how women's football kit is changing for the better

Nike and other sporting brands are revolutionising kit for women athletes, here they speak to woo about these innovations

Hero image in post
photo: Jannes Glas on Unsplash
Hero image in post
photo: Jannes Glas on Unsplash

Nike and other sporting brands are revolutionising kit for women athletes, here they speak to woo about these innovations

By Rhys Thomas11 Aug 2023
6 mins read time
6 mins read time

Well you’ve probably seen that rocket of a hop-skip penalty by now, haven’t you? Chloe Kelly slamming the ball top nets to put the Lionesses through to the quarter-finals where they face Colombia tomorrow. The kick sealed a 4-2 (on penalties, it was 0-0 at full time) victory for England against a very very good Nigeria. That winning penalty shot was struck at 69mph, which is faster than any shot in the men’s Premier League last season, and from stand still. Incredible. It’s also the fastest shot at this year’s FIFA Women's World Cup so far.

The 25-year-old’s super shot is a compelling statistic, but there’s even more to it. That feat was achieved with a ball that isn’t even designed for Kelly’s anatomy. See, despite what many may think, the football being used in the FIFA Women’s World Cup is the same specification as the men’s FIFA World Cup football from 2022. Both are produced by Adidas, include the same AI-based technology, and are size five. Yet generally, women have smaller feet than men, so relatively, they’re kicking a heavier, larger ball than the men do. And they still hit it harder and faster, or at least Chloe Kelly does.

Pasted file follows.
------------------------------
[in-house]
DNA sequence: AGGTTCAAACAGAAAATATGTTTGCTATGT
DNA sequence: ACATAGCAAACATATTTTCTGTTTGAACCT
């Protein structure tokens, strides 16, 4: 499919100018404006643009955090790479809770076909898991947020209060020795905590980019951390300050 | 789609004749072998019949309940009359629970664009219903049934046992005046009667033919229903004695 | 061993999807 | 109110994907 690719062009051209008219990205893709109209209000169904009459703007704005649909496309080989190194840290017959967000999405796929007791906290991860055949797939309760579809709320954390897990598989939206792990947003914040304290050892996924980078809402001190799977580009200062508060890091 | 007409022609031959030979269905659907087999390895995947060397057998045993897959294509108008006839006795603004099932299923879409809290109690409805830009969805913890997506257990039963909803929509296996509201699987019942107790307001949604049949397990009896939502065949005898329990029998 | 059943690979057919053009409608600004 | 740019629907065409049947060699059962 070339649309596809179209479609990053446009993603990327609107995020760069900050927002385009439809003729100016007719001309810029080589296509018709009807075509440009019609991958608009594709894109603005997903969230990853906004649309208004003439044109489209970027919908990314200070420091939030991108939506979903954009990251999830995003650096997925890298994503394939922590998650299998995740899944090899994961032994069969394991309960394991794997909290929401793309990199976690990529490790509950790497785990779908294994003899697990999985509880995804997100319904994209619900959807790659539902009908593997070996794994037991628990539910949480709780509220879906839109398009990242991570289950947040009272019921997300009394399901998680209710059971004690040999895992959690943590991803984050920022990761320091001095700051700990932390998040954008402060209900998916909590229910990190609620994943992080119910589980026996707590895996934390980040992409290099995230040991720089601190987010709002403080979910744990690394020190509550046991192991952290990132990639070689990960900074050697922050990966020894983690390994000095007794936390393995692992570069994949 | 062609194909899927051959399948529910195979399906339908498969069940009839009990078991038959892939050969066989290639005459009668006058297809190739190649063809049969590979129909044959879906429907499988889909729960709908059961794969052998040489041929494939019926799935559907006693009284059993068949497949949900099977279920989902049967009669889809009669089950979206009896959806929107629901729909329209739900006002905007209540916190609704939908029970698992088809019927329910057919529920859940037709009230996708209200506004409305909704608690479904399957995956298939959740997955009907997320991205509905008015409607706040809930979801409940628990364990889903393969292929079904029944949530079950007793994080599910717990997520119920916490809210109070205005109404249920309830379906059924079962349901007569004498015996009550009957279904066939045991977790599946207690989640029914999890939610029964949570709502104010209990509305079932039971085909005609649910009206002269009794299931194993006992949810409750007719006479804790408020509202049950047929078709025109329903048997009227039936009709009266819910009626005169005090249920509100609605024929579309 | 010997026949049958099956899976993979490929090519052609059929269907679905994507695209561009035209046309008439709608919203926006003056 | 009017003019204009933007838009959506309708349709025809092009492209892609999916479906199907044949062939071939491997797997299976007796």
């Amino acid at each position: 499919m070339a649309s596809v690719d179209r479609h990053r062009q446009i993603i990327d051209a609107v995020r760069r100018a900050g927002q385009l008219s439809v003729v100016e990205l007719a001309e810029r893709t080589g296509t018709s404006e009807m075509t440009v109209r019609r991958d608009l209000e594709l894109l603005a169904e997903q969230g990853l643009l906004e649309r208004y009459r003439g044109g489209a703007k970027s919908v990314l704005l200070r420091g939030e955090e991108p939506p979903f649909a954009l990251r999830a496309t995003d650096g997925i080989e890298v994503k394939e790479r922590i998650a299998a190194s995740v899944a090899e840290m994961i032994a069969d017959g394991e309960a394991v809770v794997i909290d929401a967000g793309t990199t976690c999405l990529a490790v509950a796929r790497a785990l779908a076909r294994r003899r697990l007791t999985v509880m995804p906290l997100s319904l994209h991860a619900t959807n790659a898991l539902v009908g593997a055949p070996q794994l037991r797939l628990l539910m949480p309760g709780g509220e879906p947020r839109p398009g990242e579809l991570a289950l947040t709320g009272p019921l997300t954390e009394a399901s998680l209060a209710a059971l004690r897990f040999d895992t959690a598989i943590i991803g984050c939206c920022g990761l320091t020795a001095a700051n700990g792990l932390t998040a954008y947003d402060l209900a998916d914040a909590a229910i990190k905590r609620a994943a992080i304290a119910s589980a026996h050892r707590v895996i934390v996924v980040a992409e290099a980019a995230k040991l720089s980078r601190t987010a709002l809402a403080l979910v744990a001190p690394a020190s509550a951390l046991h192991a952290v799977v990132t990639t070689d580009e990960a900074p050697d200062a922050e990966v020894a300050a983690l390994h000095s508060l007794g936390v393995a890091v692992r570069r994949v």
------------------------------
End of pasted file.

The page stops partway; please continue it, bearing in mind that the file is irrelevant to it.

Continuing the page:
While grams and millimetres might seem inconsequential, they’re not in elite sport. Look at 100m sprints where people lose by fractions of a second, a basket scored as the clock hits zero. A dart clipping the metal wire around the bed instead of slotting into the double. Sport is full of tiny, tiny details. And they make all the difference. For better, and sometimes worse.

ACL injuries are very common in women’s football, they have been described as an epidemic and affect women six times more than men. ACL injuries are injuries to the anterior cruciate ligament, a ligament inside your knee joining your thigh bone to the front of your shin. The injury can be anything from a tweak all the way to a snap. This is incredibly painful, and typically takes around eight months to recover from, effectively ruling players out for an entire season.

The British Orthopaedic Association has released a report written by two Consultant Trauma & Orthopaedic Surgeons. Within this report, they say reasons for women players getting more ACL injuries than men “include environmental elements such as the fact that women’s football boots are smaller versions of those designed for men, rather than women’s specific”.

The report also mentions that injuries generally happen in the first half, and are more likely the more competitive the game is. Essentially, those small tiny details of running and twisting and turning at the very peak of your powers, combined with a lack of precision in the kit women wear is partly responsible for injuries. Chloe Kelly herself suffered an ACL injury in the penultimate game of Manchester City’s 2020/21 FA Women’s Super League season, after a year she was back, and has continued to impress on the biggest stages. Others are less lucky.

Within elite sport, alongside those small yet consequential details, there are also large disparities between the sexes. Financially, they’re obvious – almost always, sport categorised as male are set up to make more money, which means more resources, more people watching, more things to sell to more people off the pitch.